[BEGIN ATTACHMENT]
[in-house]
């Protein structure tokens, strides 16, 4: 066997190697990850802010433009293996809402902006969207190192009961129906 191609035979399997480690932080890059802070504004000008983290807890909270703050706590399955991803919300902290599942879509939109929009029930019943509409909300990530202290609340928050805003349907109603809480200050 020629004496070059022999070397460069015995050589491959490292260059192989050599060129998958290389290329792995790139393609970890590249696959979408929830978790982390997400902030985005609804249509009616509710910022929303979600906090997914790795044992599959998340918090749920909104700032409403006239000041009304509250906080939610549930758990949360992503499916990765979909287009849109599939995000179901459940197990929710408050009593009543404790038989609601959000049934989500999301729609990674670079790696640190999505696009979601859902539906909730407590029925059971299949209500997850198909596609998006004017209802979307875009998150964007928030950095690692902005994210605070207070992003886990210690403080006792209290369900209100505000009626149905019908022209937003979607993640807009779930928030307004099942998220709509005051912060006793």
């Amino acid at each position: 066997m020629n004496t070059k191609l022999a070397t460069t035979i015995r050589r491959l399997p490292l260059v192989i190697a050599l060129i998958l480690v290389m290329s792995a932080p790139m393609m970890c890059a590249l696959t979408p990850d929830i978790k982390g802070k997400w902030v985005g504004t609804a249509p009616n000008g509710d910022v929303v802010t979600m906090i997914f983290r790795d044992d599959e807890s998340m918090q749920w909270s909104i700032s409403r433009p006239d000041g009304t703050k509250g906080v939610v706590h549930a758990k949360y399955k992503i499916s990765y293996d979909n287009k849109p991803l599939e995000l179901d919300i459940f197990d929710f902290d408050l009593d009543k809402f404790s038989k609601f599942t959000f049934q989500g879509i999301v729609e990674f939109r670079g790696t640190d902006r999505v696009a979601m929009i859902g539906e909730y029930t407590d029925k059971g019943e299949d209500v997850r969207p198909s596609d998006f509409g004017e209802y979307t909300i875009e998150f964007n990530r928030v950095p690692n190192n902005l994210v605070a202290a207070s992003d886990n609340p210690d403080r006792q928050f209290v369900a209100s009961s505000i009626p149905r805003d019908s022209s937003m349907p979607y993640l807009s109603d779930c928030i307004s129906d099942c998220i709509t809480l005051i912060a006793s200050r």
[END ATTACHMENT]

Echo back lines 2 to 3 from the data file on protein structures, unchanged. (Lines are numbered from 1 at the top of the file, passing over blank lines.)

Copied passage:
């Protein structure tokens, strides 16, 4: 066997190697990850802010433009293996809402902006969207190192009961129906 191609035979399997480690932080890059802070504004000008983290807890909270703050706590399955991803919300902290599942879509939109929009029930019943509409909300990530202290609340928050805003349907109603809480200050 020629004496070059022999070397460069015995050589491959490292260059192989050599060129998958290389290329792995790139393609970890590249696959979408929830978790982390997400902030985005609804249509009616509710910022929303979600906090997914790795044992599959998340918090749920909104700032409403006239000041009304509250906080939610549930758990949360992503499916990765979909287009849109599939995000179901459940197990929710408050009593009543404790038989609601959000049934989500999301729609990674670079790696640190999505696009979601859902539906909730407590029925059971299949209500997850198909596609998006004017209802979307875009998150964007928030950095690692902005994210605070207070992003886990210690403080006792209290369900209100505000009626149905019908022209937003979607993640807009779930928030307004099942998220709509005051912060006793």
């Amino acid at each position: 066997m020629n004496t070059k191609l022999a070397t460069t035979i015995r050589r491959l399997p490292l260059v192989i190697a050599l060129i998958l480690v290389m290329s792995a932080p790139m393609m970890c890059a590249l696959t979408p990850d929830i978790k982390g802070k997400w902030v985005g504004t609804a249509p009616n000008g509710d910022v929303v802010t979600m906090i997914f983290r790795d044992d599959e807890s998340m918090q749920w909270s909104i700032s409403r433009p006239d000041g009304t703050k509250g906080v939610v706590h549930a758990k949360y399955k992503i499916s990765y293996d979909n287009k849109p991803l599939e995000l179901d919300i459940f197990d929710f902290d408050l009593d009543k809402f404790s038989k609601f599942t959000f049934q989500g879509i999301v729609e990674f939109r670079g790696t640190d902006r999505v696009a979601m929009i859902g539906e909730y029930t407590d029925k059971g019943e299949d209500v997850r969207p198909s596609d998006f509409g004017e209802y979307t909300i875009e998150f964007n990530r928030v950095p690692n190192n902005l994210v605070a202290a207070s992003d886990n609340p210690d403080r006792q928050f209290v369900a209100s009961s505000i009626p149905r805003d019908s022209s937003m349907p979607y993640l807009s109603d779930c928030i307004s129906d099942c998220i709509t809480l005051i912060a006793s200050r």